Adherence to combination antiretroviral therapy (cART ) plays an important role on treatment outcomes. The TREAT Asia Studies to Evaluate Resistance – Monitoring Cohort Study (TASER-M) collects patients’ adherence based on a Visual Analogue Scale. The aim of this analysis was to assess the rates of, and factors associated with, suboptimal adherence in the first 24 months of initial cART in Asian patients.
Methods: Suboptimal adherence was defined as reported adherence <100%. Follow-up time started from cART initiation and censored at 24 months, lost to follow up, death, treatment switch due to any reason, or treatment cessation of more than 14 days. Follow-up time was divided into 6 monthly intervals: 0-6, 6-12,12-18 and 18-24 months. Factors associated with suboptimal adherence was analysed using generalised estimating equations. results: 1316 patients across 5 countries in Asia were included. The rates of suboptimal adherence for time intervals 0-6, 6-12, 12-18 and 18-24 months were 26%, 17%, 12% and 10%, respectively. In multivariate analyses, sites with average adherence assessment of >2 times/year were associated with decreased odds of suboptimal adherence (OR=0.7, 95%CI(0.55-0.90), p=0.006). Compared to patients with heterosexual exposure, injecting drug users were almost twice as likely to report <100% adherence (OR=1.92, 95%CI(1.23-3.00), p=0.004), while the odds in homosexual individuals was halved (OR=0.52, 95%CI(0.38-0.71), p<0.001). Patients taking NRTI+PI as their initial regimen had a 64% reduction in suboptimal adherence (OR=0.36, 95%CI(0.20-0.67), p=0.001) compared to those on NRTI+NNRTI. Increasing time interval was associated with decreasing odds (ORs=0.59, 0.40 and 0.35, respectively, all p<0.001).
Conclusions: Suboptimal adherence was higher with injecting drug users, and lower with homosexual exposure. Increased adherence assessments was associated with reduction in suboptimal adherence, possibly reflecting site resourcing for patient counselling. PI based initial regimen and longer time intervals were associated with improved adherence.
The majority of HIV diagnoses including delayed diagnoses in Australia occur among men who report homosexual contact – hereafter called gay and bisexual men (GBM). Delayed diagnosis is strongly associated with increased HIV-related mortality and morbidity. People who are unaware of their HIV-positive status may also be unwittingly transmitting HIV. We assessed trends in delayed HIV diagnoses among GBM in Australia.
HIV-associated leishmaniasis, endemic in the Mediterranean basin is a growing problem in India, Brazil and East Africa. Despite surviving for than 20 years, the clinical course of our visceral-leishmania (VL)-HIV co-infected patient illustrates several management challenges including diagnosis, speciation and drug resistance; monitoring burden of disease; access to and use of VL-treatments; end-organ toxicity and the combined immunosuppressive effects of HIV-VL.
REACH was a collaborative research and practice initiative to develop evidence building frameworks, capacity, tools and resources with the Victorian HIV community partnership.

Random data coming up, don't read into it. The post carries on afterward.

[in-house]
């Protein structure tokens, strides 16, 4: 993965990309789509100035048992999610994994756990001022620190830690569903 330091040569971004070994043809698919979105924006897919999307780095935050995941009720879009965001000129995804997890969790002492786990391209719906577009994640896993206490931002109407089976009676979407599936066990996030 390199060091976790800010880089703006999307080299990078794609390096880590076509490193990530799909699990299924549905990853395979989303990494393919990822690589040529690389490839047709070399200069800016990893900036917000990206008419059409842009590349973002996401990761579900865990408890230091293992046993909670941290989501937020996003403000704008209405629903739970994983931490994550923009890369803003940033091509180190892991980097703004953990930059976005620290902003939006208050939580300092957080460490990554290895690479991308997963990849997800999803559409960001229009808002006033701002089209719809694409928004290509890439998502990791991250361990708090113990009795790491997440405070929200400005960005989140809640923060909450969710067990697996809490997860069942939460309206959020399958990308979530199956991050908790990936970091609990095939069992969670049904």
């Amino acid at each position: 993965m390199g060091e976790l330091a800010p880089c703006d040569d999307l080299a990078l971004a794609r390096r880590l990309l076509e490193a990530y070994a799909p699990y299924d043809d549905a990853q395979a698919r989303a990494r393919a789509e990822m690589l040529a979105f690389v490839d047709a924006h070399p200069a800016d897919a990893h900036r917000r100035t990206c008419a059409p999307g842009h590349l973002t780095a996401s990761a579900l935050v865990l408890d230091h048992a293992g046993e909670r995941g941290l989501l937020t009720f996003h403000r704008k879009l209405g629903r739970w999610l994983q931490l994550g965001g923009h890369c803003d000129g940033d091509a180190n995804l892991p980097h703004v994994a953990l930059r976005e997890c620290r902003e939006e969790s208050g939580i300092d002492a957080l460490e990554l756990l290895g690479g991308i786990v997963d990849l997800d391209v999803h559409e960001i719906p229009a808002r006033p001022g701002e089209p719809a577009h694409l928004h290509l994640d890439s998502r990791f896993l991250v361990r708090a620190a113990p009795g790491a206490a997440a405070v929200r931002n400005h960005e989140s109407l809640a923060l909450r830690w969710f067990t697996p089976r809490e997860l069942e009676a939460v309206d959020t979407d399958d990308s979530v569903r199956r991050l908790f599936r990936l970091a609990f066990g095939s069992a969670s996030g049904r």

HIV disease is associated with chronic inflammation and activation of the innate immune system. This state, as measured using plasma markers of inflammation, persists following suppression of HIV viremia using antiretroviral therapy, and may increase risk of non-AIDS co-morbidities. The causes of innate immune activation in the setting of virological suppression are unclear. Natural killer (NK) cells are innate immune cells that kill virus-infected and transformed cells without prior sensitization. We have shown that NK cells are activated both phenotypically (elevated expression of HLA-DR) and functionally (increased spontaneous degranulation measured by CD107a surface expression) in virologically suppressed (VS) HIV+ individuals. NK cells also lose expression of CD16, the receptor which mediates antibody-dependent cellular cytotoxicity.
Regular HIV testing is recommended in men who take sexual risks. We assessed the relationship between perceived barriers to HIV testing, and frequency of testing among men who engaged in unprotected anal intercourse with casual partners (UAIC), to inform HIV testing strategies.
Gay men remain the primary population affected by HIV in Australia. While recent attention has been focused on increasing HIV testing and the use of antiretroviral-based prevention to reduce infections, it is equally important to sustain safe sex and other risk reduction practices. Increases in unprotected anal intercourse (UAI), for example, may counteract any beneficial changes in testing and treatment.
In recent years there has been a widespread uptake of smartphones with internet access and location services and the development of mobile ‘apps’ for gay men to meet each other. We reviewed data collected in the Sydney and Melbourne Gay Community Periodic Surveys (GCPS) to identify which men were relying on mobile and internet methods to meet each other and whether these methods were associated with different risk practices.